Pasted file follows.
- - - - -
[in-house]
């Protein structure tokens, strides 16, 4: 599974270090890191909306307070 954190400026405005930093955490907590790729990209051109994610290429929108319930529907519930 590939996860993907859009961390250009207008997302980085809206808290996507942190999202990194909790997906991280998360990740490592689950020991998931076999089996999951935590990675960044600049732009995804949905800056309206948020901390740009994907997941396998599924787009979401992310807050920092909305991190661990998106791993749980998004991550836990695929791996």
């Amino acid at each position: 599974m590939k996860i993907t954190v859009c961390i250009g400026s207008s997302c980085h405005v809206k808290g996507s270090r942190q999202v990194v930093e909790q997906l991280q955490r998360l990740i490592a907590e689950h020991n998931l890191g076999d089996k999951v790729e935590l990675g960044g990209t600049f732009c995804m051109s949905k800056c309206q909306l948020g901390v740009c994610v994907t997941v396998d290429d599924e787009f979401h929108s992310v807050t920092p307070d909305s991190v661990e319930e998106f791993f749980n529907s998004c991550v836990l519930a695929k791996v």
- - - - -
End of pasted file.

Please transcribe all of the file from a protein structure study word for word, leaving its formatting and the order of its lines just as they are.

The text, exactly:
[in-house]
């Protein structure tokens, strides 16, 4: 599974270090890191909306307070 954190400026405005930093955490907590790729990209051109994610290429929108319930529907519930 590939996860993907859009961390250009207008997302980085809206808290996507942190999202990194909790997906991280998360990740490592689950020991998931076999089996999951935590990675960044600049732009995804949905800056309206948020901390740009994907997941396998599924787009979401992310807050920092909305991190661990998106791993749980998004991550836990695929791996």
């Amino acid at each position: 599974m590939k996860i993907t954190v859009c961390i250009g400026s207008s997302c980085h405005v809206k808290g996507s270090r942190q999202v990194v930093e909790q997906l991280q955490r998360l990740i490592a907590e689950h020991n998931l890191g076999d089996k999951v790729e935590l990675g960044g990209t600049f732009c995804m051109s949905k800056c309206q909306l948020g901390v740009c994610v994907t997941v396998d290429d599924e787009f979401h929108s992310v807050t920092p307070d909305s991190v661990e319930e998106f791993f749980n529907s998004c991550v836990l519930a695929k791996v």